Geoffrey Chaucer >> The Canterbury Tales (page 23)

br> Adam oure fader, and his wyf also,
Fro Paradys to labour and to wo
Were dryven for that vice, it is no drede;

For whil that Adam fasted, as I rede,
He was in Paradys, and whan that he
Eet of the fruyt deffended on the tree,
Anon he was out-cast to wo and peyne.
O glotonye, on thee wel oghte us pleyne!

O, wiste a man how manye maladyes
Folwen of excesse and of goltonyes,
He wolde been the moore mesurable
Of his diete, sittynge at his table.
Allas, the shorte throte, the tendre mouth

Maketh that est and west and north and south
In erthe, in eir, in water, man to swynke
To gete a glotoun deyntee mete and drynke.
Of this matiere, O Paul! wel kanstow trete,
Mete unto wombe and wombe eek unto mete

Shal God destroyen bothe, as Paulus seith.
Allas, a foul thyng is it, by my feith!
To seye this word, and fouler is the dede
Whan man so drynketh of the white and rede,
That of his throte he maketh his pryvee

Thurgh thilke cursed superfluitee.
The Apostel wepying seith ful pitously,
"Ther walken manye of whiche yow toold have I,
I seye it now wepyng with pitous voys,
That they been enemys of Cristes croys,

Of whiche the ende is deeth, wombe is hir god."
O wombe! O bely! O stynkyng cod!
Fulfilled of donge and of corrupcioun,
At either ende of thee foul is the soun;
How greet labour and cost is thee to fynde,

Thise cookes, how they stampe, and streyne, and grynde,
And turnen substaunce into accident,
To fulfillen al thy likerous talent!
Out of the harde bones knokke they
The mary, for they caste noght awey,

That may go thurgh the golet softe and swoote;
Of spicerie, of leef, and bark, and roote,
Shal been his sauce ymaked by delit,
To make hym yet a newer appetit.
But certes, he that haunteth swiche delices

Is deed, whil that he lyveth in tho vices.
A lecherous thyng is wyn, and dronkenesse
Is ful of stryvyng and of wrecchednesse.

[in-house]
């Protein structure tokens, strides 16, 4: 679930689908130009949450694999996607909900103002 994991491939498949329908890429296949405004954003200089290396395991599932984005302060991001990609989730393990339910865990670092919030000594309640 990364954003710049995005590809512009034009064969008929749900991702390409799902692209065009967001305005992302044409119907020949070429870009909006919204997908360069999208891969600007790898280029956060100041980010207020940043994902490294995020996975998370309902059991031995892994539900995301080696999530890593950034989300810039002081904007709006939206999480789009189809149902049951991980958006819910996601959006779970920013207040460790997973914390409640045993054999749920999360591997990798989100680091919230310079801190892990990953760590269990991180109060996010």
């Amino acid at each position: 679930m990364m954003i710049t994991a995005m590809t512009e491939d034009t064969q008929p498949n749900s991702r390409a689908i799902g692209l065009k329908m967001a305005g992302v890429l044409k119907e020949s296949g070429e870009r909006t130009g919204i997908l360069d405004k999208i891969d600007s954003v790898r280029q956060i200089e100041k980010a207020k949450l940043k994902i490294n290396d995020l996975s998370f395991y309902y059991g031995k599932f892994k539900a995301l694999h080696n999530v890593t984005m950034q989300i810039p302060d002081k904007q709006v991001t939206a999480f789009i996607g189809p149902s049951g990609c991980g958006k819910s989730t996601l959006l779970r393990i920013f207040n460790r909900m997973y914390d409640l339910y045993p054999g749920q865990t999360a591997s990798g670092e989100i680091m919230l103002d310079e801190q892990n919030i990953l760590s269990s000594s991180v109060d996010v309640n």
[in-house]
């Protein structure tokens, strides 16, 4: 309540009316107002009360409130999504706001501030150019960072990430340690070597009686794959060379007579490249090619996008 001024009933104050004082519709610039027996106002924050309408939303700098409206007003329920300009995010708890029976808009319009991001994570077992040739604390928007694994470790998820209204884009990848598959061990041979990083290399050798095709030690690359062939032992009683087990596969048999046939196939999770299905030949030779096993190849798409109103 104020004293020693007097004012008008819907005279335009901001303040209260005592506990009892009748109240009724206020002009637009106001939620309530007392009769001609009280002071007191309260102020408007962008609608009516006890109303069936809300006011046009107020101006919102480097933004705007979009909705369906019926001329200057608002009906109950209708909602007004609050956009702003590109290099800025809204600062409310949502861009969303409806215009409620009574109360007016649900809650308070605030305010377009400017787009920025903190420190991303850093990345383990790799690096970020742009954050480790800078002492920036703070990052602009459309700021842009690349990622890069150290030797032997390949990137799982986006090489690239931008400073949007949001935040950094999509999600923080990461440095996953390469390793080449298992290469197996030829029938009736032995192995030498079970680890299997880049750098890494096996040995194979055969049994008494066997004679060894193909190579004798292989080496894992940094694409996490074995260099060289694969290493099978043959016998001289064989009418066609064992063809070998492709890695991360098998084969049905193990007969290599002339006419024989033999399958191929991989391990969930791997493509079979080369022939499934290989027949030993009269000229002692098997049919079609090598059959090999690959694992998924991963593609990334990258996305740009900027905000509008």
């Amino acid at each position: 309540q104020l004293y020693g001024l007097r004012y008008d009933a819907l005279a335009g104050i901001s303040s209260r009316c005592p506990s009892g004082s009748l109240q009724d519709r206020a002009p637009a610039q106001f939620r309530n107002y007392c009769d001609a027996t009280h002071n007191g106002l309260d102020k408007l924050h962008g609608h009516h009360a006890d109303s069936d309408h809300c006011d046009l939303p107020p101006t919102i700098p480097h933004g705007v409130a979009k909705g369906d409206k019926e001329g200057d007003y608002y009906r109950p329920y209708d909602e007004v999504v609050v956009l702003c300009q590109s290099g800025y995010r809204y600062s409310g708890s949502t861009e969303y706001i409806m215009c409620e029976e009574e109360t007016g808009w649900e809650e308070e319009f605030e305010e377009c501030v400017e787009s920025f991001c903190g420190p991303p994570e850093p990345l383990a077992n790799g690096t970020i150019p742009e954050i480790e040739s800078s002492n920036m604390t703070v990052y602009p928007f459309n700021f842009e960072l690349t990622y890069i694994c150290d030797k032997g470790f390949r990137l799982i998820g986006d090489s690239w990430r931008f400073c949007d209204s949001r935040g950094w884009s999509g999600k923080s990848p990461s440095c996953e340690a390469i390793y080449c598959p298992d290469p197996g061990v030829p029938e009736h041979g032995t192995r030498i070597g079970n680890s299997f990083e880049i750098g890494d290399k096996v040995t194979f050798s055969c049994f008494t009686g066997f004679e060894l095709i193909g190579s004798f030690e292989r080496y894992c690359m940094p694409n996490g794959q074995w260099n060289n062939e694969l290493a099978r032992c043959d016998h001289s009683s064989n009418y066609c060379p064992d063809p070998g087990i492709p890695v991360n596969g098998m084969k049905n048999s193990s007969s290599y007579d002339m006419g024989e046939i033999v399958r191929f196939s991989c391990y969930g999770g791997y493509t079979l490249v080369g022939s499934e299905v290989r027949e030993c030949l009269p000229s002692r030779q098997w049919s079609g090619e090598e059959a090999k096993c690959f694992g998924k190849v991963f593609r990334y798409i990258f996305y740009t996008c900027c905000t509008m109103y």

O dronke man, disfigured is thy face!
Sour is thy breeth, foul artow to embrace,

And thurgh thy dronke nose semeth the soun,
As though thow seydest ay, "Sampsoun! Sampsoun!"
And yet, God woot, Sampsoun drank nevere no wyn!
Thou fallest, as it were a styked swyn;
Thy tonge is lost, and al thyn honeste cure

For dronkenesse is verray sepulture
Of mannes wit and his discrecioun,

In whom that drynke hath dominacioun.
He kan no conseil kepe, it is no drede;
Now kepe yow fro the white and fro the rede,

And namely, fro the white wyn of Lepe,
That is to selle in fysshstrete, or in Chepe.
This wyn of Spaigne crepeth subtilly
In othere wynes, growynge faste by,
Of which ther ryseth swich fumositee,

That whan a man hath dronken draughtes thre
And weneth that he be at hoom in Chepe,
He is in Spaigne, right at the toune of Lepe,
Nat at the Rochele, ne at Bur deux toun;
And thanne wol he seye "Sampsoun, Sampsoun!"

But herkneth, lordes, o word I yow preye,
That alle the sovereyn actes, dar I seye,
Of victories in the Olde Testament,
Thurgh verray God that is omnipotent
Were doon in abstinence and in preyere.

Looketh the Bible, and ther ye may it leere.
Looke, Attilla, the grete conquerour,
Deyde in his sleepe, with shame and dishonour,
Bledynge ay at his nose in dronkenesse.
A capitayn sholde lyve in sobrenesse;

And over al this avyseth yow right wel,
What was comaunded unto Lamwel,
Nat Samuel, but Lamwel, seye I;
Redeth the Bible and fynde it expresly,
Of wyn yevyng to hem that han justise.

Namoore of this, for it may wel suffise.
And now that I have spoken of glotonye,
Now wol I yow deffenden hasardrye.
Hasard is verray mooder of lesynges,
And of dedeite and cursed forswerynges,

Blasphemyng of Crist, manslaughtre and wast also,
Of catel and of tyme, and forthermo
It is repreeve and contrarie of honour
For to ben holde a commune hasardour.
And ever the hyer he is of estaat,

The moore is he holden desolaat;
If that a prynce useth hasardrye,
In all governaunce and policye
He is as by commune opinioun
Yholde the lasse in reputacioun.

Stilboun, that was a wys embassadour,
Was sent to Corynthe in ful greet honour,
Fro Lacidomye to maken hire alliaunce.
And whan he cam hym happede par chaunce,
That alle the gretteste that were of that lond

Pleyynge atte hasard he hem fond.
For which, as soone as it myghte be,
He stal hym hoom agayn to his contree,
And seyde, "Ther wol I nat lese my name,